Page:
Informational Theories of Content and Mental Representation

  • Marc ArtigaEmail author
  • Miguel Ángel Sebastián


Informational theories of semantic content have been recently gaining prominence in the debate on the notion of mental representation. In this paper we examine new-wave informational theories which have a special focus on cognitive science. In particular, we argue that these theories face four important difficulties: they do not fully solve the problem of error, fall prey to the wrong distality attribution problem, have serious difficulties accounting for ambiguous and redundant representations and fail to deliver a metasemantic theory of representation. Furthermore, we argue that these difficulties derive from their exclusive reliance on the notion of information, so we suggest that pure informational accounts should be complemented with (or perhaps substituted by) functional approaches.



We would like to thank Axel Barceló, the NCH Mind and Brain conference 2016 and two anonymous referees for their helpful comments and criticisms. Financial support was provided by a Postdoctoral Fellowship at the MCMP-LMU, the fellowship ’formación postdoctoral’ from the Ministerio de Economia y Competividad, the UNAM-DGAPA-PAPIIT programs


  1. Artiga, M. 2013. Reliable misrepresentation and teleosemanics. Disputatio. 37.Google Scholar
  2. Artiga, M. 2016. Liberal representationalism. A deflationist defense. Dialectica. 70(3): 407–430.CrossRefGoogle Scholar
  3. Bahrick, L., and R Lickliter. 2000. Intersensory redundancy guides attentional selectivity and perceptual learning in infancy. Developmental Psychology 36: 153–186.CrossRefGoogle Scholar
  4. Bahrick, L., R. Flom, and R. Lickliter. 2002. Intersensory redundancy facilitates discrimination of tempo in 30 month old infants. Developmental Psychobiology 41: 352–363.CrossRefGoogle Scholar
  5. Bahrick, L., R. Lickliter, and R. Flom. 2004. Intersensory redundancy guides infants selective attention, perception, and cognition in infancy. Current Directions in Psychological Science 13: 99– 102.CrossRefGoogle Scholar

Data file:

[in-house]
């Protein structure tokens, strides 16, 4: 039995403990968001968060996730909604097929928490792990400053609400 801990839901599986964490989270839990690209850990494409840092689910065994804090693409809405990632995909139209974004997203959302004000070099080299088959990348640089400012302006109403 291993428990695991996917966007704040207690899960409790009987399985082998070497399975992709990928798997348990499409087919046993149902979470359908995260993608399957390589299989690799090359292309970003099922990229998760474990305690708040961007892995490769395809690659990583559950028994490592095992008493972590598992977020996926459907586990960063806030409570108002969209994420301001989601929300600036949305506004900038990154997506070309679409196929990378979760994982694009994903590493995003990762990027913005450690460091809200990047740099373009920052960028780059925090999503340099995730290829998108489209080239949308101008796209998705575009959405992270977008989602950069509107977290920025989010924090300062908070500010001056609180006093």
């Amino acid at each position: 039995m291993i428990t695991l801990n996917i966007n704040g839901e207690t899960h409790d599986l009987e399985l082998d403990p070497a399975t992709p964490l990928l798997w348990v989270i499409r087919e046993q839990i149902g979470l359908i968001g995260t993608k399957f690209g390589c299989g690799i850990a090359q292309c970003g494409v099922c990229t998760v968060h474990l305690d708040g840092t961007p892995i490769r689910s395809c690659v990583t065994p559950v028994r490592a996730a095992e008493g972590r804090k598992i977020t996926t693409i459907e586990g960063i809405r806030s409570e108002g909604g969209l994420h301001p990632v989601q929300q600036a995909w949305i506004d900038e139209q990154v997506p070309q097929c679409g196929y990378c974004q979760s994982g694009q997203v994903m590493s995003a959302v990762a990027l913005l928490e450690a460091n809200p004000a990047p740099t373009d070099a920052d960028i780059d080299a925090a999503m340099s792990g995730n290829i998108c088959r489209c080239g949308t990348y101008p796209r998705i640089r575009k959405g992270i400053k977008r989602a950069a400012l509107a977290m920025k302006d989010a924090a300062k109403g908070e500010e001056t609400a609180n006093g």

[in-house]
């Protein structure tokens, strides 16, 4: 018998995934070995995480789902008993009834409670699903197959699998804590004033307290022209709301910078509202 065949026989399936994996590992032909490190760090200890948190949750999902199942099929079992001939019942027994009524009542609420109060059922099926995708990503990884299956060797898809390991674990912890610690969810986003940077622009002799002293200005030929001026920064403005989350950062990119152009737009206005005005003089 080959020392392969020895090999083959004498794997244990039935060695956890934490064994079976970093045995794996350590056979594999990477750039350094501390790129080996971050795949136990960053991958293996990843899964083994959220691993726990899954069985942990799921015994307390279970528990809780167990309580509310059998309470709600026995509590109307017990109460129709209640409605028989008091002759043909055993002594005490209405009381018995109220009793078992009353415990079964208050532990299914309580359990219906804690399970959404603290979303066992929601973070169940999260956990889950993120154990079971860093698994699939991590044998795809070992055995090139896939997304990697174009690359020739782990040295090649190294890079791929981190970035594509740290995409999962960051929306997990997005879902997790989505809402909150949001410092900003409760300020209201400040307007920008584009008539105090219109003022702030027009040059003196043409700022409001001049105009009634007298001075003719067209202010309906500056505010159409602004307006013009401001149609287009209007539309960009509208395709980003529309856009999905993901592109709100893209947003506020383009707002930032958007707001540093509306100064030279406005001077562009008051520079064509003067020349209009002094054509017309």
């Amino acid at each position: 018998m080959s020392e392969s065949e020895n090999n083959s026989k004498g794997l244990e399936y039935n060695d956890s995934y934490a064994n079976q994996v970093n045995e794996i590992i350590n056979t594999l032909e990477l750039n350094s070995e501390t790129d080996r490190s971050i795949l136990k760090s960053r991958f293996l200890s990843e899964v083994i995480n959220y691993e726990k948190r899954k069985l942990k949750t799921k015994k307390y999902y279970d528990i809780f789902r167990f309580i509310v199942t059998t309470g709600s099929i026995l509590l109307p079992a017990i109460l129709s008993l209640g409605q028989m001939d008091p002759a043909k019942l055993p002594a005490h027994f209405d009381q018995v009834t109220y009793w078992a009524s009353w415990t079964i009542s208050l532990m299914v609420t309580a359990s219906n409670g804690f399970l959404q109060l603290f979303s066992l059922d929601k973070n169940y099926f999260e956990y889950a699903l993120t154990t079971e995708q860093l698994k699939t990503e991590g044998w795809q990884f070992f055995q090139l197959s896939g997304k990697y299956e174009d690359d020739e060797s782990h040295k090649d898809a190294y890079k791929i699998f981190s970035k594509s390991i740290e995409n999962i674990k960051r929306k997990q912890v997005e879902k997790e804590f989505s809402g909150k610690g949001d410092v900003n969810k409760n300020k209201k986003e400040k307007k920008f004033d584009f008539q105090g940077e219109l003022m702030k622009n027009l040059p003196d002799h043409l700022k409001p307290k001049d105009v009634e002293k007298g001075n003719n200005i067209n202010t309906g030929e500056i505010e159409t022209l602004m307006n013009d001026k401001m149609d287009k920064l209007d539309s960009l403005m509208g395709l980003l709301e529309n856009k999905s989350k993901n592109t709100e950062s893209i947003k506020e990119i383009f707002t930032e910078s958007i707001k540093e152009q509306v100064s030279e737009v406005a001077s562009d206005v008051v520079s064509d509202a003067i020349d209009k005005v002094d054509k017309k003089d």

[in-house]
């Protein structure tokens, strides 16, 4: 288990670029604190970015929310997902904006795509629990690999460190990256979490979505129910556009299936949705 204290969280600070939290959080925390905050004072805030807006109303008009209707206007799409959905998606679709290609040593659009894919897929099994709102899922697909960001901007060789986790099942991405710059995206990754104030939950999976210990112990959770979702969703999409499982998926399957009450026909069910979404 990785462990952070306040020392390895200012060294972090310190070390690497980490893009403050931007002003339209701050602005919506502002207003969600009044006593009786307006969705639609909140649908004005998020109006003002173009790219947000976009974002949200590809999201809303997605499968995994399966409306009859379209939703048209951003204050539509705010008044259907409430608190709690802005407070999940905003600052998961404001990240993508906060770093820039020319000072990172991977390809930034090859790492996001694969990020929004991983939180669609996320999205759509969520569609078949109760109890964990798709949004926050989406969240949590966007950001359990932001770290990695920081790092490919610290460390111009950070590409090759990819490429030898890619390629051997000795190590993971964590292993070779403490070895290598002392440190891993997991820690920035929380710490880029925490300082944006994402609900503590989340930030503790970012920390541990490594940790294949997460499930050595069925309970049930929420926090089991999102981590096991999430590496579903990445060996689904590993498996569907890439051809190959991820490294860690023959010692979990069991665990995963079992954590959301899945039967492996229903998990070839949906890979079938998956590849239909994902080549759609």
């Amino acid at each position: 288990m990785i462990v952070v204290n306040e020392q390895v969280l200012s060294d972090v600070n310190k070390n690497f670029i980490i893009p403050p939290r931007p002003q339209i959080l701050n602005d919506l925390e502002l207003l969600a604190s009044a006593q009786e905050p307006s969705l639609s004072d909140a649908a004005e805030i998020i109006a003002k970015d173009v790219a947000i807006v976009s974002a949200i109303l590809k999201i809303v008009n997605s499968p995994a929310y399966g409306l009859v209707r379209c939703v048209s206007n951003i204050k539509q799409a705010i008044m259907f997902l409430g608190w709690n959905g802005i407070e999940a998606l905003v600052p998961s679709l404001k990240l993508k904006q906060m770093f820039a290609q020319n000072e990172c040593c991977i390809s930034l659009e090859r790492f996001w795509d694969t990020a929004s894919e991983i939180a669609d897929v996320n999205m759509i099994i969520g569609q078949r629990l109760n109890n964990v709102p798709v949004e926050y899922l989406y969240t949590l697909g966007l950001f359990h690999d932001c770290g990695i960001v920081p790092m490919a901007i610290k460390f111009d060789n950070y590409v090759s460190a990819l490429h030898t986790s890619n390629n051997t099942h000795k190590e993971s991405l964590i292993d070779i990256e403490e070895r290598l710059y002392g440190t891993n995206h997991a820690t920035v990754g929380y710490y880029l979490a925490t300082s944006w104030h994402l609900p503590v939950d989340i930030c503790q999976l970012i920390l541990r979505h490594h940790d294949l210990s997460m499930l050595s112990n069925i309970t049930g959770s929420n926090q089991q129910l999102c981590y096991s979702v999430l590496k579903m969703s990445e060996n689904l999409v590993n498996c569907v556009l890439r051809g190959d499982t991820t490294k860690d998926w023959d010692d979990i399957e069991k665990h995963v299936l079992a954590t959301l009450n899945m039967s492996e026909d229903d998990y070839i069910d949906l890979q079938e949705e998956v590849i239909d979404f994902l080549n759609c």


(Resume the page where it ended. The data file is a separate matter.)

6. Birch, J. 2014. Propositional content in signalling systems. Philosophical Studies 171-3: 493–512.CrossRefGoogle Scholar
  7. Bremner, J.G., A. Slater, S.P. Johnson, U.C. Mason, and J. Spring. 2012. The effects of auditory information on 4 month old infants perception of trajectory continuity. Children development 83(3): 954–964.CrossRefGoogle Scholar
  8. Chun, M., N. Kanwisher, and J. McDermott. 1997. The fusiform face area: a module in human extrastriate cortex specialized for face perception. The Journal of Neuroscience 17(11): 4302–4311.CrossRefGoogle Scholar
  9. Damasio, A. 2010. Self Comes to Mind: Constructing the Conscious Brain, 1st ed. New York: Pantheon.Google Scholar
  10. Desimone, R. 1991. Face-selective cells in the temporal cortex of monkeys. Journal of Cognitive Neuroscience 3: 1–8.CrossRefGoogle Scholar
  11. Dretske, F. 1981a. Knowledge and the Flow of Information. Cambridge: The MIT Press.Google Scholar
  12. Dretske, F. 1981b. Knowledge and the Flow of Information. Cambridge: MIT Press.Google Scholar
  13. Eliasmith, C. 2000. How neurons mean: a neurocomputational theory of representational content. Unpublished Dissertation, Washington University in St. Louis.Google Scholar
  14. Eliasmith, C. 2005a. Neurosemantics and Categories. In Handbook of Categorization in Cognitive Science, eds. H. Cohen, and C. Lafebvre. Amsterdam: Elsevier.Google Scholar